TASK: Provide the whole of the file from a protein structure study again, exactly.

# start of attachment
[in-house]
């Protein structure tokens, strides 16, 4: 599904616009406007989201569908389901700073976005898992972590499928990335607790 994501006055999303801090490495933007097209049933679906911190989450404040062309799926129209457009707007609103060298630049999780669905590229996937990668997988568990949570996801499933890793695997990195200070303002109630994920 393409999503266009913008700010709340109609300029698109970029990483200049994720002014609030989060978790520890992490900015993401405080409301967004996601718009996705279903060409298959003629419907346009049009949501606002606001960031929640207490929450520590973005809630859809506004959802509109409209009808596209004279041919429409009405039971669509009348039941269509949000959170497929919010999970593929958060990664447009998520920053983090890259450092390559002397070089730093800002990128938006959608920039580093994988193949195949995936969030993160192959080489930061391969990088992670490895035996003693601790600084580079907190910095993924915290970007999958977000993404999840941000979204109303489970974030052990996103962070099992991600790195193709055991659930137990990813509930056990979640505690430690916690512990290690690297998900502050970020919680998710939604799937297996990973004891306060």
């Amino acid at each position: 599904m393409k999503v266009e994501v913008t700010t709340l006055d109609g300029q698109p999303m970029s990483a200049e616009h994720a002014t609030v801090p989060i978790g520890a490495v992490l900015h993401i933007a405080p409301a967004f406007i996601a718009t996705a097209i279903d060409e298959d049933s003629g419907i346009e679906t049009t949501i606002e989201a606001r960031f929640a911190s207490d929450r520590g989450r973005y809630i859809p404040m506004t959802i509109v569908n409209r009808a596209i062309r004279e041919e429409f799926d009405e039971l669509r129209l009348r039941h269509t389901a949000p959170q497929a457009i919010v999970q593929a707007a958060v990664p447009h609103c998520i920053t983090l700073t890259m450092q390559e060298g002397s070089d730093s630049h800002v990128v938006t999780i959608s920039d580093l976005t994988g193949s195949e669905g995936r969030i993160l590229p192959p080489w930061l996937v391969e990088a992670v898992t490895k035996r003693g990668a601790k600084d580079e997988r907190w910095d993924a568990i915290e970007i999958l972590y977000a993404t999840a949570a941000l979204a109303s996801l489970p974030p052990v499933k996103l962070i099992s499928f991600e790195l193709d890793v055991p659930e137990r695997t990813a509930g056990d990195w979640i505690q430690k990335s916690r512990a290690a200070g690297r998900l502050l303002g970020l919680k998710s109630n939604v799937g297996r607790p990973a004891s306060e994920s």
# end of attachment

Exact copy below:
[in-house]
């Protein structure tokens, strides 16, 4: 599904616009406007989201569908389901700073976005898992972590499928990335607790 994501006055999303801090490495933007097209049933679906911190989450404040062309799926129209457009707007609103060298630049999780669905590229996937990668997988568990949570996801499933890793695997990195200070303002109630994920 393409999503266009913008700010709340109609300029698109970029990483200049994720002014609030989060978790520890992490900015993401405080409301967004996601718009996705279903060409298959003629419907346009049009949501606002606001960031929640207490929450520590973005809630859809506004959802509109409209009808596209004279041919429409009405039971669509009348039941269509949000959170497929919010999970593929958060990664447009998520920053983090890259450092390559002397070089730093800002990128938006959608920039580093994988193949195949995936969030993160192959080489930061391969990088992670490895035996003693601790600084580079907190910095993924915290970007999958977000993404999840941000979204109303489970974030052990996103962070099992991600790195193709055991659930137990990813509930056990979640505690430690916690512990290690690297998900502050970020919680998710939604799937297996990973004891306060």
């Amino acid at each position: 599904m393409k999503v266009e994501v913008t700010t709340l006055d109609g300029q698109p999303m970029s990483a200049e616009h994720a002014t609030v801090p989060i978790g520890a490495v992490l900015h993401i933007a405080p409301a967004f406007i996601a718009t996705a097209i279903d060409e298959d049933s003629g419907i346009e679906t049009t949501i606002e989201a606001r960031f929640a911190s207490d929450r520590g989450r973005y809630i859809p404040m506004t959802i509109v569908n409209r009808a596209i062309r004279e041919e429409f799926d009405e039971l669509r129209l009348r039941h269509t389901a949000p959170q497929a457009i919010v999970q593929a707007a958060v990664p447009h609103c998520i920053t983090l700073t890259m450092q390559e060298g002397s070089d730093s630049h800002v990128v938006t999780i959608s920039d580093l976005t994988g193949s195949e669905g995936r969030i993160l590229p192959p080489w930061l996937v391969e990088a992670v898992t490895k035996r003693g990668a601790k600084d580079e997988r907190w910095d993924a568990i915290e970007i999958l972590y977000a993404t999840a949570a941000l979204a109303s996801l489970p974030p052990v499933k996103l962070i099992s499928f991600e790195l193709d890793v055991p659930e137990r695997t990813a509930g056990d990195w979640i505690q430690k990335s916690r512990a290690a200070g690297r998900l502050l303002g970020l919680k998710s109630n939604v799937g297996r607790p990973a004891s306060e994920s």